More Notes to the Future

Instead of talking about image analysis, this post will document the setup of a multiuser multisite ELN based on WordPress. Lots of the hard work was done by Steve Royle and detailed on his blog here and here. I found his technical post immeasurably helpful so to pay it forward, I wanted to share the details of our setup.

Apologies to anyone not dealing with the sysadmin side of things. You may want to skip this one.


You can read Steve’s posts (links above) and see the video of a talk I gave covering most of the salient points here (slide deck here).

If you want to see the final product in action, here is a video demonstrating to people how to make their first post.

All set? On with the show! I’m assuming a fair degree of comfort using GNU/Linux and bash and that you’re operating on a firewalled network. Remember, if you want to play along, building a Virtual Machine is a great choice. For most VM applications, I use VirtualBox.

Operating System

Pretty much all my servers run Ubuntu 16.04 LTS and this is supported until April 2019 so that’s a no-brainer.

Download and install the server version, pick all the defaults and make a new user (we’ll call them ‘user‘) with a strong password. You’ll be asked for a hostname so we’ll use eln.

The only thing I include during the install is an OpenSSH server as I almost exclusively work remotely.

You should have received updates during install but just in case run the following to update your cache and all your existing packages.

user@eln:~$ sudo apt-get update && sudo apt-get upgrade

You can also install some helper applications:

user@eln:~$ sudo apt-get install -y zip unzip wget screen tree git

LAMP Stack


Linux WordPress runs on a LAMP stack (Linux, Apache2, MySQL, PHP), so let’s install those. Apache first:

user@eln:~$ sudo apt-get install -y apache2

We also need to make sure that the apache rewrite engine is enabled (this is how wordpress is going to deal with multisite):

user@eln:~$ sudo a2enmod rewrite

Finally, edit the config file to add the servername and enable URL rewriting :

user@eln:~$ sudo nano /etc/apache2/apache2.conf

And add the following line at the bottom (if you don’t have a domain address, just add the IP):


In the same file find the Directory root and make sure overrides are allowed:

<Directory /var/www/>
 Options Indexes FollowSymLinks
 AllowOverride All
 Require all granted


When you install MySQL you’ll be asked for a root password. Make sure it’s strong!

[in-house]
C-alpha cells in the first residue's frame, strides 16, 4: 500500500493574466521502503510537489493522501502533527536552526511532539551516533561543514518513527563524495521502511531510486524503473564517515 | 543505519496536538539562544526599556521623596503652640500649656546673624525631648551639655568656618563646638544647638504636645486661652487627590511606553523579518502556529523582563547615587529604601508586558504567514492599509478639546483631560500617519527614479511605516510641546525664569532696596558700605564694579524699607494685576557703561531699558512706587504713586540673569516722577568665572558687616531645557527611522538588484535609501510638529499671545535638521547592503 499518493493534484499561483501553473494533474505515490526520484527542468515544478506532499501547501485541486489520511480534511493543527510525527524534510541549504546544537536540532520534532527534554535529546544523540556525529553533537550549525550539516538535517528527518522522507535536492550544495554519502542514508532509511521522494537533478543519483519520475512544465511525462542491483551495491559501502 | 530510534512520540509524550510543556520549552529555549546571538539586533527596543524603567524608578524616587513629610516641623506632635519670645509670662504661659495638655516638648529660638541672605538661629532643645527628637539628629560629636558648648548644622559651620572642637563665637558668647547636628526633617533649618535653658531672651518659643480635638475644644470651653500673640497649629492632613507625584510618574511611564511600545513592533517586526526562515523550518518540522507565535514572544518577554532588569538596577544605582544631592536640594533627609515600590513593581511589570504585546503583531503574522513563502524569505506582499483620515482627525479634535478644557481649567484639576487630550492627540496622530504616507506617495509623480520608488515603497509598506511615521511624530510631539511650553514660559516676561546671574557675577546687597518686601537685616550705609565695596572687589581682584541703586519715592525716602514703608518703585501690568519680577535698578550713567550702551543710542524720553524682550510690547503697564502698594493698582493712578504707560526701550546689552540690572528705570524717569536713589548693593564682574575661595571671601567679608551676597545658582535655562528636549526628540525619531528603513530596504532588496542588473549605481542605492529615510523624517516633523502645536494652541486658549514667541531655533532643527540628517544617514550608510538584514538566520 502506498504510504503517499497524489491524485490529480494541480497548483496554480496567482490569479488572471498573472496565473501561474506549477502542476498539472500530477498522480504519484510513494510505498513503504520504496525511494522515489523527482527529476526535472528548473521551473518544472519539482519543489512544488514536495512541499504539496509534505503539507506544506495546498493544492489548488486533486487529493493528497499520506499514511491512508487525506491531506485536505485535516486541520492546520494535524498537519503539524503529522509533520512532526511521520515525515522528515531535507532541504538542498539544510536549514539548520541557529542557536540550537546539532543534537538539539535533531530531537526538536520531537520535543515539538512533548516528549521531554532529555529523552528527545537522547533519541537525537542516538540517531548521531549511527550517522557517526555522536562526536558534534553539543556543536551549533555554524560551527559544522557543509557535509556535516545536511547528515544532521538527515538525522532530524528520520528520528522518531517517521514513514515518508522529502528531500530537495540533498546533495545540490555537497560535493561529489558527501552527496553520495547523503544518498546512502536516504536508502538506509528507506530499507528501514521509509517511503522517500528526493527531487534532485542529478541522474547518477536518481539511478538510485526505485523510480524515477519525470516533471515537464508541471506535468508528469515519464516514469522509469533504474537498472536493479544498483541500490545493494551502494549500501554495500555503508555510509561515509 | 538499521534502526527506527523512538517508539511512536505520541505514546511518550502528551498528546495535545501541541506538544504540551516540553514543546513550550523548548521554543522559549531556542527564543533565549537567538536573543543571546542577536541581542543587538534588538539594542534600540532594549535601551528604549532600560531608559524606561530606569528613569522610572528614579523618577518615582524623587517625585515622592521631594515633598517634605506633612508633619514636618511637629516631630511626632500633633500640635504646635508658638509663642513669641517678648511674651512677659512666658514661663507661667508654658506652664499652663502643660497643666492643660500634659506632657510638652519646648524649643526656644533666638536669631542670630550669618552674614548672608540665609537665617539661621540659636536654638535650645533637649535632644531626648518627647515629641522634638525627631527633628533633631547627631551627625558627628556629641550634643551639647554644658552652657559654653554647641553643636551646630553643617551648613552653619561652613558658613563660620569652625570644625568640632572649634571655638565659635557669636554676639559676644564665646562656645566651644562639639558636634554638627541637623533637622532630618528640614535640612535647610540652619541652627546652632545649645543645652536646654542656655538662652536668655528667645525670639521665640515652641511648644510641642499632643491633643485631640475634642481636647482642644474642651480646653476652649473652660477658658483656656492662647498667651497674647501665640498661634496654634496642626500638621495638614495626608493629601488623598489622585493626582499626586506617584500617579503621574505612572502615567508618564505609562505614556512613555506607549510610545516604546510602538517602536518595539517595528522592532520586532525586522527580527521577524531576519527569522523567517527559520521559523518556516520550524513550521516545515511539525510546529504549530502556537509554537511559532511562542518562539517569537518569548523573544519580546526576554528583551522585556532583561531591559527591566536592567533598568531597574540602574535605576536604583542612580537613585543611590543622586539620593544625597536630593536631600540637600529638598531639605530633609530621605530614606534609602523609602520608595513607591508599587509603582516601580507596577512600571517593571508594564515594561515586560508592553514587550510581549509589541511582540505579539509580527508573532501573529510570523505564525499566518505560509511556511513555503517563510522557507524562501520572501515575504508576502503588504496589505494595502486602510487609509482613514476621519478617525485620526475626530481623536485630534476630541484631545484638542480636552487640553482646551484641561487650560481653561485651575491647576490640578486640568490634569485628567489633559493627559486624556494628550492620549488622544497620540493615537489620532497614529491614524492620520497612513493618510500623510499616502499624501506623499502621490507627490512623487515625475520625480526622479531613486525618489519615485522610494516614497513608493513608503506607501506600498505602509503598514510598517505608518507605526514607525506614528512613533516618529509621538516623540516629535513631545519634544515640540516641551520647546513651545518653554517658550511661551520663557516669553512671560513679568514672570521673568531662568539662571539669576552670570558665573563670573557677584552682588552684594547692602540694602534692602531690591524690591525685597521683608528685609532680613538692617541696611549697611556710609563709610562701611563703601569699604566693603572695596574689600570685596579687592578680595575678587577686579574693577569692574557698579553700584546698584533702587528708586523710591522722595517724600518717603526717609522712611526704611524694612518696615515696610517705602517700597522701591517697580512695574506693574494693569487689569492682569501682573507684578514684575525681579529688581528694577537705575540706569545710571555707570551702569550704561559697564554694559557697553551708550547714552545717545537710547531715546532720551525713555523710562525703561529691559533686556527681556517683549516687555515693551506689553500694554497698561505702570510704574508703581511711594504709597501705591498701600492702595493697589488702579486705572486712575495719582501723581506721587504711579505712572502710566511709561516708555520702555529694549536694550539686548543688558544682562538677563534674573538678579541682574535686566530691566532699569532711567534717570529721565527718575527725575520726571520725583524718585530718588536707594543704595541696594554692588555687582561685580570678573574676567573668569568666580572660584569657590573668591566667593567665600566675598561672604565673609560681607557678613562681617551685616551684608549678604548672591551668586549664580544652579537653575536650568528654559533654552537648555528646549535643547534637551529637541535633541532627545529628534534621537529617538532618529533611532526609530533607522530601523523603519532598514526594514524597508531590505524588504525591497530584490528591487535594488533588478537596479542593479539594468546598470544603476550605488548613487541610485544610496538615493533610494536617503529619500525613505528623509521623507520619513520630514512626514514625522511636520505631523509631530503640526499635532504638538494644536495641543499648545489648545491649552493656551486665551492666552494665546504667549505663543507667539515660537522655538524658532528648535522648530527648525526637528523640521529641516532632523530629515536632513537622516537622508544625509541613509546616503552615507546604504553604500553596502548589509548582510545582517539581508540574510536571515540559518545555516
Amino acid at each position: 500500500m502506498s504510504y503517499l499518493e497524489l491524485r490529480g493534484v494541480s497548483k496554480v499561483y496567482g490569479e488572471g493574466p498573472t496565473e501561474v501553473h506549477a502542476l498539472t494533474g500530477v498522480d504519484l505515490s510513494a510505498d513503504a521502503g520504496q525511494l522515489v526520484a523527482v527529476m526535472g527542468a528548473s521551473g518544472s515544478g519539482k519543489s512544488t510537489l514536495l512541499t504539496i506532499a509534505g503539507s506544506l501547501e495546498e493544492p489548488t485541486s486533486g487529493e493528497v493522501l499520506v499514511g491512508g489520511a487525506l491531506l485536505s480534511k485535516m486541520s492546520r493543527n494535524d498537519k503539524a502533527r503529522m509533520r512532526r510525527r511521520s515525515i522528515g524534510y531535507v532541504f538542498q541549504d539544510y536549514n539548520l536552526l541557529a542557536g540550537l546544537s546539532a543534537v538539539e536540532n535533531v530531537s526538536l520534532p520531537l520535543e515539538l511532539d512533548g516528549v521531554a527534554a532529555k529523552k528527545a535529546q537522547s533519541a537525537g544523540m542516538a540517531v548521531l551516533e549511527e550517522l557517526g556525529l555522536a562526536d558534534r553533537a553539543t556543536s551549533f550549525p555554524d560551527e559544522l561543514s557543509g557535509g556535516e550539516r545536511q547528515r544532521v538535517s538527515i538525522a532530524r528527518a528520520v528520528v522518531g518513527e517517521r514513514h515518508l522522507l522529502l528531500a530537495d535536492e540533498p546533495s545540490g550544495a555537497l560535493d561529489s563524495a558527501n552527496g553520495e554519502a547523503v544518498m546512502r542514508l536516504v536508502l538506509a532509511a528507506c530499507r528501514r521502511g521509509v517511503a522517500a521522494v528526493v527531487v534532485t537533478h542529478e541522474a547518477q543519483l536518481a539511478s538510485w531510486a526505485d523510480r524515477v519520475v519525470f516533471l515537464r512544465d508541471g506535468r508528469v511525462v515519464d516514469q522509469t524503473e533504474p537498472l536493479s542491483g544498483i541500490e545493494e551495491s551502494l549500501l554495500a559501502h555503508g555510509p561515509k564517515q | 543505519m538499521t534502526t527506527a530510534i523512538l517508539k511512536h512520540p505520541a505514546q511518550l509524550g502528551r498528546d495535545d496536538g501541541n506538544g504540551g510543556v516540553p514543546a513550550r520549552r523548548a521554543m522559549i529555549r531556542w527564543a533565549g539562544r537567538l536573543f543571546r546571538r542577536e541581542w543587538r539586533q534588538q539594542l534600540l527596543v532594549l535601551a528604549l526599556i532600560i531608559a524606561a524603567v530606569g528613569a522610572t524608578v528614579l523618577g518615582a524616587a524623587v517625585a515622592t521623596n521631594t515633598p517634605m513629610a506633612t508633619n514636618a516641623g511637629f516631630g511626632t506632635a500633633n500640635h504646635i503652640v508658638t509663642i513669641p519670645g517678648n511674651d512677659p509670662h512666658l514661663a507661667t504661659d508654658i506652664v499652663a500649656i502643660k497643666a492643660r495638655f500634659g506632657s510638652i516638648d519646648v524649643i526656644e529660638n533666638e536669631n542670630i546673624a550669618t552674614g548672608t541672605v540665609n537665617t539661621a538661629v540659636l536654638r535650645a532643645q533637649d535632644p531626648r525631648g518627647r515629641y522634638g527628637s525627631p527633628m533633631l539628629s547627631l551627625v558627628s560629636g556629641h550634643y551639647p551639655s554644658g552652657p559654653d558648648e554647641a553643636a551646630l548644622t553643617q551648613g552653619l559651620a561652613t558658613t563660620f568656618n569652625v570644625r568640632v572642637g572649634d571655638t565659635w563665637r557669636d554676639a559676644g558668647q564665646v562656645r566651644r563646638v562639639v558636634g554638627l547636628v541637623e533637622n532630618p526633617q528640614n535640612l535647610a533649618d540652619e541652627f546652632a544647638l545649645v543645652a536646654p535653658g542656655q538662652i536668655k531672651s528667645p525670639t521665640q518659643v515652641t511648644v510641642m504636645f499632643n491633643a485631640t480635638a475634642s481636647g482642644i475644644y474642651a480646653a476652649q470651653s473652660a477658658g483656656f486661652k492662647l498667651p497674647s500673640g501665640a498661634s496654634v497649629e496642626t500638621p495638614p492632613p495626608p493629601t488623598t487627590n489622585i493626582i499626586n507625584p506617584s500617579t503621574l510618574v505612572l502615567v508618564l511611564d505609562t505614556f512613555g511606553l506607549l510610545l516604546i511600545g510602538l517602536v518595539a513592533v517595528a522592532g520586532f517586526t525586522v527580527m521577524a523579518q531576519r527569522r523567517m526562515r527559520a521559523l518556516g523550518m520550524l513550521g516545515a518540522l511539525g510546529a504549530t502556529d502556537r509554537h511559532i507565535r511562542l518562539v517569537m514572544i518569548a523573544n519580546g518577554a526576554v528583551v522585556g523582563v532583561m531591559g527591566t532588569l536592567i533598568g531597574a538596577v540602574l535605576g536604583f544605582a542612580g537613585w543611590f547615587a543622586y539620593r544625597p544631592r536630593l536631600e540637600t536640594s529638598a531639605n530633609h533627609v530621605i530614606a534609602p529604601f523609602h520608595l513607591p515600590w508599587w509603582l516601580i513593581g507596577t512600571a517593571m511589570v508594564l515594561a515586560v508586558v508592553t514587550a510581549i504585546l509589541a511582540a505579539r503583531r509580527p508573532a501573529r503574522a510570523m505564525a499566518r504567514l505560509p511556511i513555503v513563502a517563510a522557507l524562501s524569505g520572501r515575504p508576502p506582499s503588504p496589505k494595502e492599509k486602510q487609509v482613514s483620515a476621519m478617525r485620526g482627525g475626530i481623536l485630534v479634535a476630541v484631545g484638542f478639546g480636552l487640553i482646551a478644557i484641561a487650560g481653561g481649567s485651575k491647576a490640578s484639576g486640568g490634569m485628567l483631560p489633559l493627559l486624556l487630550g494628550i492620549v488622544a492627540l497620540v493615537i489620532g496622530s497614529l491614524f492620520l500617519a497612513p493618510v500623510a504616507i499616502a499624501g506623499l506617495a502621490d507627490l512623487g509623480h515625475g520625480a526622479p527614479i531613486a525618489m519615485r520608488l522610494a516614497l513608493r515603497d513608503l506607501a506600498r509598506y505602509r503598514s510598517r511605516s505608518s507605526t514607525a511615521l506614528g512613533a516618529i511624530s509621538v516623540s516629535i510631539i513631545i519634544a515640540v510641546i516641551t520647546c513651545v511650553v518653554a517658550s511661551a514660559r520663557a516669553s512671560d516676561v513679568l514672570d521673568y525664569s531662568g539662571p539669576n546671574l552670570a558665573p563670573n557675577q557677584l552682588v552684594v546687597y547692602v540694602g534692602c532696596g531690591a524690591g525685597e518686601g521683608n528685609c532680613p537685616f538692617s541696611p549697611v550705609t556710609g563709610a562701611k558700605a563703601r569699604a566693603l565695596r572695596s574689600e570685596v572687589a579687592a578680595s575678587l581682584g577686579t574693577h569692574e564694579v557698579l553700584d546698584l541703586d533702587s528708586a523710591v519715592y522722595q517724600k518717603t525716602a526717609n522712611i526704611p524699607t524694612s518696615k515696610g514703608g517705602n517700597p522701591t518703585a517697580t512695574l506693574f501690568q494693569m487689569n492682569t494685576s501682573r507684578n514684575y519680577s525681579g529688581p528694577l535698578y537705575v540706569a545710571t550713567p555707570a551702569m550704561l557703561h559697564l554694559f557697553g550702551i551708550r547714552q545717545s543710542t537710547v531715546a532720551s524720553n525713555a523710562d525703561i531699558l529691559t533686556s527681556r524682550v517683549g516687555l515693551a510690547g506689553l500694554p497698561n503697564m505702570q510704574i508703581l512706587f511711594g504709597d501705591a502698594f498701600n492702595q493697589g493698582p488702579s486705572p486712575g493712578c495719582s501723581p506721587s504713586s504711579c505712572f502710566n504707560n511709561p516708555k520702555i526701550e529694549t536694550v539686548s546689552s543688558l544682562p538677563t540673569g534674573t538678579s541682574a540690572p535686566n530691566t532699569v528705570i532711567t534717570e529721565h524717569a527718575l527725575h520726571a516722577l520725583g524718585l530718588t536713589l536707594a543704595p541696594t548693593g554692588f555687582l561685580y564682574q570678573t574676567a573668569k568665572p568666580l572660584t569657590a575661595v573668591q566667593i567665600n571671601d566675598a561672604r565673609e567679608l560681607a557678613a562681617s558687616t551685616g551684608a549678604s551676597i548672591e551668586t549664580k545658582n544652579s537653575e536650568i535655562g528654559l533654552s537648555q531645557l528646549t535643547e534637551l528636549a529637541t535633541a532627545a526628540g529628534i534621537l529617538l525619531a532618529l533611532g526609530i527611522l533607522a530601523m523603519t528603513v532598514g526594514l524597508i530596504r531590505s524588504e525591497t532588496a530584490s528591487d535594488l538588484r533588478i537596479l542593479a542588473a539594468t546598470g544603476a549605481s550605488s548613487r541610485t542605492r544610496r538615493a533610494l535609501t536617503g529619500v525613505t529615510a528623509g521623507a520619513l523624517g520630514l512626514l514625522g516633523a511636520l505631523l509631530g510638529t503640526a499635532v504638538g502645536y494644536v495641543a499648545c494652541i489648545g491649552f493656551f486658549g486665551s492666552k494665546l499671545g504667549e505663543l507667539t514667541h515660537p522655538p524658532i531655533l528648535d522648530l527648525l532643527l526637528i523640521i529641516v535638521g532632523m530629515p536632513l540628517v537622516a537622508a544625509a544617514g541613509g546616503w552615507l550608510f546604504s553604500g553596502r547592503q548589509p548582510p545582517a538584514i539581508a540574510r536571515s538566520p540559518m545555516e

user@eln:~$ sudo apt-get install -y mysql-server

Optionally run


Which will let you set the following (my choices in parentheses):

  • Password Validation (no)
  • Root password (no – already set strong)
  • Prevent anonymous users (yes)
  • Limit root access to localhost (yes)
  • Remove test database (yes)


As well as my HTML preprocesser, I’m going to be using LDAP for authentication and some plugins, so install the following PHP packages:

user@eln:~$ sudo apt-get install -y php libapache2-mod-php php-mcrypt php-mysql php-gd php-ssh2 php-ldap php-mbstring

Now move .php files up in the load level (for example, so that index.php is loaded before index.html)

user@eln:~$ sudo nano /etc/apache2/mods-enabled/dir.conf
<IfModule mod_dir.c>
 DirectoryIndex index.php index.html index.cgi index.xhtml index.htm

The upload limits for WordPress are largely controlled via PHP so if you want to allow larger files to be uploaded you need to set two values in /etc/php/7.0/cli/php.ini

upload_max_filesize = 25M
post_max_size = 25M

 Setup the Database

WordPress stores almost everything in the database so we need to create it and also make a wordpress user to access that DB. The red bits are the bits you should change.

user@eln:~$ mysql -u root -p
mysql> create database wp_db;
mysql> CREATE USER wp_user@localhost IDENTIFIED BY 'strongPasswordHere';
mysql> GRANT ALL PRIVILEGES ON wp_db.* TO wp_user@localhost;
mysql> quit

Download WordPress Files

user@eln:~$ cd
user@eln:~$ wget
user@eln:~$ tar xzvf latest.tar.gz

Make the WebRoot writeable to our user and copy the files over

user@eln:~$ sudo chown -R user /var/www/html
user@eln:~$ rm /var/www/html/*
user@eln:~$ rsync -avP wordpress/ /var/www/html

Now reboot your machine.

user@eln:~$ sudo reboot

Configure WordPress

At this point you will need to navigate to the master WordPress config file. In our case we can get there with

user@eln:~$ sudo nano /var/www/html/wp-config.php

And you’ll need to fill in the MySQL details you created earlier:

// ** MySQL settings - You can get this info from your web host ** //
/** The name of the database for WordPress */
define('DB_NAME', 'wp_db');

/** MySQL database username */
define('DB_USER', 'wp_user');

/** MySQL database password */
define('DB_PASSWORD', 'strongPasswordHere');

/** MySQL hostname */
define('DB_HOST', 'localhost');

You should also navigate down and fill in the random seed salts from this site. This will give you something that looks like this (don’t use these!):

define('AUTH_KEY', 'sTJL&;eg{ux$T[.F 2sHp$$>%DUigd$HTgXOj+-l2I]&Xynf/48)fRaB*rfqk/be');